Dgreen this winter power outages because of the energy crisis? A recent representative survey conducted by the Civey Institute showed that the majority (53%) of citizens are very concerned about this. Among 18-29-year-olds, there were as many as 60 percent, as reported by the news portal “Watson”. But how likely is it that there will be blackouts in Germany this winter? Overview.
How often do blackouts occur in Germany?
From Federal Network Agency in 2020 There were exactly 162,224 known power outages across 868 power grids across the country, about 2,400 more than in 2019. Based on an individual customer, this meant that there was an average of 10.73 minutes of power outages, mind you, throughout the year. This was the lowest downtime since authorities first investigated it in 2006. Average 2010-2020 the period is 14.05 minutes. When the figures were released, the Federal Grid Agency spoke of “a consistently high level of reliability of supply”.
Is there a higher risk of power outages this year than usual??
Electricity market expert Christian Rehtanz does not think there is a greater risk of a power failure. “The power system is powered by gas-fired power plants at peak times to cover the required power,” says the University of Technology’s professor of energy systems and energy management. University of Dortmund. Therefore, the gas and electricity sectors are related. “Because of the huge importance of the electricity sector, everything will be done to keep it running.” He assumes that even if gas runs out, the gas will primarily be used to generate electricity and industrial customers will no longer be supplied. gas.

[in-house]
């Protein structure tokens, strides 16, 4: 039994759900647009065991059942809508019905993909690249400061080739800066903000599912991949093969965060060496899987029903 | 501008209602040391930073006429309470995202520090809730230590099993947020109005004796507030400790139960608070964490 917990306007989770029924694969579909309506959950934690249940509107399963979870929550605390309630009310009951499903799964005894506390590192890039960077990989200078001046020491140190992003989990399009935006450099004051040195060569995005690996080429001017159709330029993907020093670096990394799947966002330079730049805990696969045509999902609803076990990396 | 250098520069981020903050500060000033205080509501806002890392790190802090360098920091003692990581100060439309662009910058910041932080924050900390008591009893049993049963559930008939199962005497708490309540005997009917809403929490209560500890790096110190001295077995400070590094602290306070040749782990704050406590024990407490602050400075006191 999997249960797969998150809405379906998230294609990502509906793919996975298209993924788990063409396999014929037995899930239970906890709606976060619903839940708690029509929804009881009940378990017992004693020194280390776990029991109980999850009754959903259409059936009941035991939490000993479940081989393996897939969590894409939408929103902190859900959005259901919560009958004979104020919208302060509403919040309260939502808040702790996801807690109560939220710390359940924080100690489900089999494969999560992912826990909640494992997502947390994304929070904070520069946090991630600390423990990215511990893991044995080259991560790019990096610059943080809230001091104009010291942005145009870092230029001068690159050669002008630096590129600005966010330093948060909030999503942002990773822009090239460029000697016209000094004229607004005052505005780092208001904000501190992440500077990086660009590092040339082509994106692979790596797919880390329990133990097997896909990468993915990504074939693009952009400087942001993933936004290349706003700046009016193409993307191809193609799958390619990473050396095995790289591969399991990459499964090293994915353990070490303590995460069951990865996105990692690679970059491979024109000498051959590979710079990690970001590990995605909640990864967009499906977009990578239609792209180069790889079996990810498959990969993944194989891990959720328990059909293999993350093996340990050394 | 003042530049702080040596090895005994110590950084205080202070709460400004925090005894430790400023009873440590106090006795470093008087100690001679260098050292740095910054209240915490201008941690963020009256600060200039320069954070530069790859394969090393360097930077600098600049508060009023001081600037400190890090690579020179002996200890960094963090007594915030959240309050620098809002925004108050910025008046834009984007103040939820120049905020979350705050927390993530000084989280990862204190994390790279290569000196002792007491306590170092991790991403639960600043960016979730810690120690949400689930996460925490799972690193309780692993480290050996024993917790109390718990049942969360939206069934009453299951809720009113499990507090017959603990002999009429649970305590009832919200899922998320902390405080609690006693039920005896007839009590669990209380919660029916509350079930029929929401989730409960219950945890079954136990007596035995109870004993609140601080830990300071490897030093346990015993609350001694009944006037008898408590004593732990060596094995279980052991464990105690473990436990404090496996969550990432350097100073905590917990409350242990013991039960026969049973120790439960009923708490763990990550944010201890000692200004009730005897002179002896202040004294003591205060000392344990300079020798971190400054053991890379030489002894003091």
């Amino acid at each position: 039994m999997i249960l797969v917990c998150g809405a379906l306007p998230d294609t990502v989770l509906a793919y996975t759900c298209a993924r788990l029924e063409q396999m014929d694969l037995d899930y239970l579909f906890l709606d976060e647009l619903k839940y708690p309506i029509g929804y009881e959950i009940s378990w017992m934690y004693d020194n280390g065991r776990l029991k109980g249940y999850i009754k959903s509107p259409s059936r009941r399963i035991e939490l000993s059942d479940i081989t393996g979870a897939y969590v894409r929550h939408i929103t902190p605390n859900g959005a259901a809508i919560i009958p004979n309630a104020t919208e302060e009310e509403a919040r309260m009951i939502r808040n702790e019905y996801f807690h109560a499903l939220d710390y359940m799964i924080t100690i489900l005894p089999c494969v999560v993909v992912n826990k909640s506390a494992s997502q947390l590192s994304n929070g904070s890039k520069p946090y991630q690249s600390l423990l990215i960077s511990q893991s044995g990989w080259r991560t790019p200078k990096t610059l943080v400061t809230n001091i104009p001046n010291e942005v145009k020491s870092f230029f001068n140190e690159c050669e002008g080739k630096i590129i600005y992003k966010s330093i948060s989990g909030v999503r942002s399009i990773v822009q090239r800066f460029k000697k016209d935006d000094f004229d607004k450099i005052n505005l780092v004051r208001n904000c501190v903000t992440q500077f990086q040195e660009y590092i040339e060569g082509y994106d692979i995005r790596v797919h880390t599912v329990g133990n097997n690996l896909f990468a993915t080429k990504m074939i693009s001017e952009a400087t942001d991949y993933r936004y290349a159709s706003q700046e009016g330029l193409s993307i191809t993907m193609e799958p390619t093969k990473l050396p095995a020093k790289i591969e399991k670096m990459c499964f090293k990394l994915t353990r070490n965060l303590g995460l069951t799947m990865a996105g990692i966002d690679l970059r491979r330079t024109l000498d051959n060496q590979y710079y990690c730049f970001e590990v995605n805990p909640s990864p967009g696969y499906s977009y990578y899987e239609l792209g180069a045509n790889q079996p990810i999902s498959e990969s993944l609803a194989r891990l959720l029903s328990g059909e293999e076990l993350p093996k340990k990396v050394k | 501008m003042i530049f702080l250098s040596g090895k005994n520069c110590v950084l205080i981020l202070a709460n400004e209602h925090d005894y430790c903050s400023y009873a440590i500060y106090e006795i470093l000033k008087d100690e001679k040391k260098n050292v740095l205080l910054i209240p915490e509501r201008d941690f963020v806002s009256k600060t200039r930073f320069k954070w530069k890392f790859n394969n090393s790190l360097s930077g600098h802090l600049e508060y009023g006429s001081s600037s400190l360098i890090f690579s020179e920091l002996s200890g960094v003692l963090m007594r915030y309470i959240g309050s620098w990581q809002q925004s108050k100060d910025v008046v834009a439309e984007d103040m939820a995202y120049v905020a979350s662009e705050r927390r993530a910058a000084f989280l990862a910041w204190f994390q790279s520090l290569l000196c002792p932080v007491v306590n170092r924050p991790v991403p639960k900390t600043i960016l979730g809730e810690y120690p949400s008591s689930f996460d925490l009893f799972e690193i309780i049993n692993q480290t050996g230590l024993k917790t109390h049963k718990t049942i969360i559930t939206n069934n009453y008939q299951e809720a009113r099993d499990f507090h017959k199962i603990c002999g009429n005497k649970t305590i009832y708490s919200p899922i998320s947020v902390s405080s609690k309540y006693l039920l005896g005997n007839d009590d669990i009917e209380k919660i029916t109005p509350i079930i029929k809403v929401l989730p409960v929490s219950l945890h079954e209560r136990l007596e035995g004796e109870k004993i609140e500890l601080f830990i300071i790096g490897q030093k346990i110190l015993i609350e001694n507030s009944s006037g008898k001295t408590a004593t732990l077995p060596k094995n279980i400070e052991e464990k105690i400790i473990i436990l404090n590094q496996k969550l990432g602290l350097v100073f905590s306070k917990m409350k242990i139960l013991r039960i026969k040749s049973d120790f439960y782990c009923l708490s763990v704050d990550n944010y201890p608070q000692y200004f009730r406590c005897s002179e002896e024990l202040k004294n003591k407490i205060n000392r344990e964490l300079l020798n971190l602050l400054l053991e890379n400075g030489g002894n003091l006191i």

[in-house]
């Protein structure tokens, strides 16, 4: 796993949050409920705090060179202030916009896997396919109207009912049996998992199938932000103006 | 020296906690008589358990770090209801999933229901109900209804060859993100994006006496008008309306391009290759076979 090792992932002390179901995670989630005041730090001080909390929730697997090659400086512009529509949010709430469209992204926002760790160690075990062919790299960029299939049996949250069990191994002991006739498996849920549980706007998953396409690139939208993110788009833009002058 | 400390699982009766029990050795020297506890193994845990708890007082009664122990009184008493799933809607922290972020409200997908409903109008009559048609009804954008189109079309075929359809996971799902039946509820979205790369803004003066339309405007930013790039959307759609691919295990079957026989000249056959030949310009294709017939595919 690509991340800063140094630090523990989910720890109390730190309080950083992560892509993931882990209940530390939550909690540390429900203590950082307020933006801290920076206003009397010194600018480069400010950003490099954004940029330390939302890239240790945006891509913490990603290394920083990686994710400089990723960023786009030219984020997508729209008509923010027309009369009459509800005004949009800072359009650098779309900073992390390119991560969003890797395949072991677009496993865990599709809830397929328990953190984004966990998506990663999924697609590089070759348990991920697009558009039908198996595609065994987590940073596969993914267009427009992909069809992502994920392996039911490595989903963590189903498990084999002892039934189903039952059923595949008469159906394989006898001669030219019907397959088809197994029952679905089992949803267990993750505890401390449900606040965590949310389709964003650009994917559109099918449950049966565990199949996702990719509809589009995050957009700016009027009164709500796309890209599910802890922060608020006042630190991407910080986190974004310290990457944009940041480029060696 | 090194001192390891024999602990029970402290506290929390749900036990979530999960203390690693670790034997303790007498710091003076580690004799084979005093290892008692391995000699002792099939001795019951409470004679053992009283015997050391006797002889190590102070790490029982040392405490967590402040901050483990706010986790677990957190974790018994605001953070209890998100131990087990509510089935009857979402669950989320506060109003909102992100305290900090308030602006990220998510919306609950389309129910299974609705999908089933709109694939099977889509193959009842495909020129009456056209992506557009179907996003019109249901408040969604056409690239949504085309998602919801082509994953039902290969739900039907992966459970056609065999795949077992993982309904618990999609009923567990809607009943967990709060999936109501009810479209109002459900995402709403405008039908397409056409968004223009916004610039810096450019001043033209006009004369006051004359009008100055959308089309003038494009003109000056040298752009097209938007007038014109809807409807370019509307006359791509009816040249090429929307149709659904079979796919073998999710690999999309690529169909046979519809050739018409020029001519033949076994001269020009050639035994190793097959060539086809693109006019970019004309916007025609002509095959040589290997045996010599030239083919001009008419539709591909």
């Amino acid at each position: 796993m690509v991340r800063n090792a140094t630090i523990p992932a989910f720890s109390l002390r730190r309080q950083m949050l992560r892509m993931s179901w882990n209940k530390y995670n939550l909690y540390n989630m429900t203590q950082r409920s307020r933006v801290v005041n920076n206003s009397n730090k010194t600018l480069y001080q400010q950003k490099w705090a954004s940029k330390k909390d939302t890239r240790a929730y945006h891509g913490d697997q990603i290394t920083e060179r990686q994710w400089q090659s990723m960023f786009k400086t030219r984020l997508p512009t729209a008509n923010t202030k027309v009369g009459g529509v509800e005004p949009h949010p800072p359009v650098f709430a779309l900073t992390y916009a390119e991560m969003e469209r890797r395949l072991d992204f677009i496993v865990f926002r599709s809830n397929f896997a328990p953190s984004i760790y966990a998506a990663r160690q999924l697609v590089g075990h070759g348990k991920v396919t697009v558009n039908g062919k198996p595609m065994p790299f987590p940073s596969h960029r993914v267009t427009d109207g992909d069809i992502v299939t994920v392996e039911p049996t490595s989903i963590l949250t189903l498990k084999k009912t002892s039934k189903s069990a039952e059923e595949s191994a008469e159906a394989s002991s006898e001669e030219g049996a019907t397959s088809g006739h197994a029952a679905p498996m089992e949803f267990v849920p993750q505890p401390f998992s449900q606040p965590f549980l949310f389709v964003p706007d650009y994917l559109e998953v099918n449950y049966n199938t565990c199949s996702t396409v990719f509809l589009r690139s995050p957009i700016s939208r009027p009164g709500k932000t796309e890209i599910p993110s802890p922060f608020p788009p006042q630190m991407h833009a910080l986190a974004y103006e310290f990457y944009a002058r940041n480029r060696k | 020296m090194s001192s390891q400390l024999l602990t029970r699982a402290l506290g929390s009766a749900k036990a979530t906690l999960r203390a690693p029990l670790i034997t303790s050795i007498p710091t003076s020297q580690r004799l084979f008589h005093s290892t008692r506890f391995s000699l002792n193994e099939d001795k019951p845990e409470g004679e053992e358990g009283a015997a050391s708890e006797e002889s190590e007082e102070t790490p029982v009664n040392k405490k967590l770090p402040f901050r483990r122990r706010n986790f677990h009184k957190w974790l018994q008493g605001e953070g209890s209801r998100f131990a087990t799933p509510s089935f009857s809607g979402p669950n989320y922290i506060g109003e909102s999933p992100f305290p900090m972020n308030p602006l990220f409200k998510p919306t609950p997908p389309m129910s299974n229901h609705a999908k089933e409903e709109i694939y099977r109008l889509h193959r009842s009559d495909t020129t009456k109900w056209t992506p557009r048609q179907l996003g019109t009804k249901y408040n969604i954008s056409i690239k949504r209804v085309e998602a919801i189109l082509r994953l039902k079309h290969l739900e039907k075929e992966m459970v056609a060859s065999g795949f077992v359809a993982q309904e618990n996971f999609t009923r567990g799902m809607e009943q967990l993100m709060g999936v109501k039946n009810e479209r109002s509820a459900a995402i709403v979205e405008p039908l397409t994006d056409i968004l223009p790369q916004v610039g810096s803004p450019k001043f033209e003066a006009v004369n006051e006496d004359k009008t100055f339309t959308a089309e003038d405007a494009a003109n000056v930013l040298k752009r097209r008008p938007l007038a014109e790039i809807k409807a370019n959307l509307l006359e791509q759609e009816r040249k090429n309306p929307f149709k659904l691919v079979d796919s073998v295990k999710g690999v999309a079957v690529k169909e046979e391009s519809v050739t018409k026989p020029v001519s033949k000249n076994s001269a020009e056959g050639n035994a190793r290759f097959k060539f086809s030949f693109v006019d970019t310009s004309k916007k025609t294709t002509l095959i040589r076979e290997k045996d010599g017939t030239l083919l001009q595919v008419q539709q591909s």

So there is no need to fear the eclipse?
Electricity market expert Fabian Huneke from the consulting firm Energy Brainpool is not afraid of blackouts in Germany this winter, that is, an uncontrollable collapse of the electricity supply. “At best, a so-called ‘brownout’ is possible, when transmission system operators would have to disconnect individual large users or regions from the grid for hours,” says Huneke. This can happen in the early evening, when it is very cold, for example, when household electricity consumption rises sharply.
Households in France play an important role: “Especially in France, there is a lot of electricity for heating.” If there is not enough nuclear power there, the load shortage could spill over to neighboring European markets and cause problems in this country as well. , because then a relatively large amount of electricity goes to France. This is possible thanks to the interconnection of European electricity grids, which not only enables cross-border electricity trade, but can also ensure greater grid stability in emergency situations.
What is currently happening to France’s nuclear power plants?